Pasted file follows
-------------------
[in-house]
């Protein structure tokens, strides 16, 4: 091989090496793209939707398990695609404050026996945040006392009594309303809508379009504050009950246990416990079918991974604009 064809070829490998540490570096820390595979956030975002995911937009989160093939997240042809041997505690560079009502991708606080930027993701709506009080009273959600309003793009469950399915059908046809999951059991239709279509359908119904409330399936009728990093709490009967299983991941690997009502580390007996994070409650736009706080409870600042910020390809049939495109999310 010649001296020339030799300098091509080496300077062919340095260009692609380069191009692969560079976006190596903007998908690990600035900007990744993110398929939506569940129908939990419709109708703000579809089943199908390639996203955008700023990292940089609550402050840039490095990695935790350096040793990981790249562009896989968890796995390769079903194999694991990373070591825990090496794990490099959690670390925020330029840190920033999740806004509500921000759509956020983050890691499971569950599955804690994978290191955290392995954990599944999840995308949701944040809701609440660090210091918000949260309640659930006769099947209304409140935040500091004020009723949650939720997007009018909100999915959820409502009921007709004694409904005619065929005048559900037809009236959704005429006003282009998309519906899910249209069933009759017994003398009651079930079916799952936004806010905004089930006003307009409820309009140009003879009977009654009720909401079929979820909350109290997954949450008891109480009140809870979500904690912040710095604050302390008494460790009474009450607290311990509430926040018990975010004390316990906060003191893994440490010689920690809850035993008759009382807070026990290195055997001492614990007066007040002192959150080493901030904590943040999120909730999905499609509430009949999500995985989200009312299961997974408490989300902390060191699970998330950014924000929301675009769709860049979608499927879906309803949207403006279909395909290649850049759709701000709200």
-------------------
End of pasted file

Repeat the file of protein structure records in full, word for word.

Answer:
[in-house]
């Protein structure tokens, strides 16, 4: 091989090496793209939707398990695609404050026996945040006392009594309303809508379009504050009950246990416990079918991974604009 064809070829490998540490570096820390595979956030975002995911937009989160093939997240042809041997505690560079009502991708606080930027993701709506009080009273959600309003793009469950399915059908046809999951059991239709279509359908119904409330399936009728990093709490009967299983991941690997009502580390007996994070409650736009706080409870600042910020390809049939495109999310 010649001296020339030799300098091509080496300077062919340095260009692609380069191009692969560079976006190596903007998908690990600035900007990744993110398929939506569940129908939990419709109708703000579809089943199908390639996203955008700023990292940089609550402050840039490095990695935790350096040793990981790249562009896989968890796995390769079903194999694991990373070591825990090496794990490099959690670390925020330029840190920033999740806004509500921000759509956020983050890691499971569950599955804690994978290191955290392995954990599944999840995308949701944040809701609440660090210091918000949260309640659930006769099947209304409140935040500091004020009723949650939720997007009018909100999915959820409502009921007709004694409904005619065929005048559900037809009236959704005429006003282009998309519906899910249209069933009759017994003398009651079930079916799952936004806010905004089930006003307009409820309009140009003879009977009654009720909401079929979820909350109290997954949450008891109480009140809870979500904690912040710095604050302390008494460790009474009450607290311990509430926040018990975010004390316990906060003191893994440490010689920690809850035993008759009382807070026990290195055997001492614990007066007040002192959150080493901030904590943040999120909730999905499609509430009949999500995985989200009312299961997974408490989300902390060191699970998330950014924000929301675009769709860049979608499927879906309803949207403006279909395909290649850049759709701000709200």